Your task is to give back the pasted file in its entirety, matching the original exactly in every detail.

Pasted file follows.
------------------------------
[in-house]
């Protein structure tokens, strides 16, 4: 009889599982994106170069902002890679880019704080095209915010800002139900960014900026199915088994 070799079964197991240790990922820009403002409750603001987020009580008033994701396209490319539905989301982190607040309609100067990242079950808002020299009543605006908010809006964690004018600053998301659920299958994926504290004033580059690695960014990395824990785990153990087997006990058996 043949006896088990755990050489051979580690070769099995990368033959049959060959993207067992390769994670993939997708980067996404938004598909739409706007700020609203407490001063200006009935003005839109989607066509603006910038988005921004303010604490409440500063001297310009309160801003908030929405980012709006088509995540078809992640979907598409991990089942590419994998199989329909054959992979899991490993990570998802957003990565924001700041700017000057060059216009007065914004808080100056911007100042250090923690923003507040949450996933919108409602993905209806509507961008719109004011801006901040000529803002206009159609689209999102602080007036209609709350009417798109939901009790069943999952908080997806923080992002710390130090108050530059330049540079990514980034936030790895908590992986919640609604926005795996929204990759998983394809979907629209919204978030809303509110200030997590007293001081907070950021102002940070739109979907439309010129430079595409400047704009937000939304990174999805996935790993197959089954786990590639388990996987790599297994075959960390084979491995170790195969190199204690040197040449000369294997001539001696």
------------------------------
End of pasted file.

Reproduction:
[in-house]
């Protein structure tokens, strides 16, 4: 009889599982994106170069902002890679880019704080095209915010800002139900960014900026199915088994 070799079964197991240790990922820009403002409750603001987020009580008033994701396209490319539905989301982190607040309609100067990242079950808002020299009543605006908010809006964690004018600053998301659920299958994926504290004033580059690695960014990395824990785990153990087997006990058996 043949006896088990755990050489051979580690070769099995990368033959049959060959993207067992390769994670993939997708980067996404938004598909739409706007700020609203407490001063200006009935003005839109989607066509603006910038988005921004303010604490409440500063001297310009309160801003908030929405980012709006088509995540078809992640979907598409991990089942590419994998199989329909054959992979899991490993990570998802957003990565924001700041700017000057060059216009007065914004808080100056911007100042250090923690923003507040949450996933919108409602993905209806509507961008719109004011801006901040000529803002206009159609689209999102602080007036209609709350009417798109939901009790069943999952908080997806923080992002710390130090108050530059330049540079990514980034936030790895908590992986919640609604926005795996929204990759998983394809979907629209919204978030809303509110200030997590007293001081907070950021102002940070739109979907439309010129430079595409400047704009937000939304990174999805996935790993197959089954786990590639388990996987790599297994075959960390084979491995170790195969190199204690040197040449000369294997001539001696």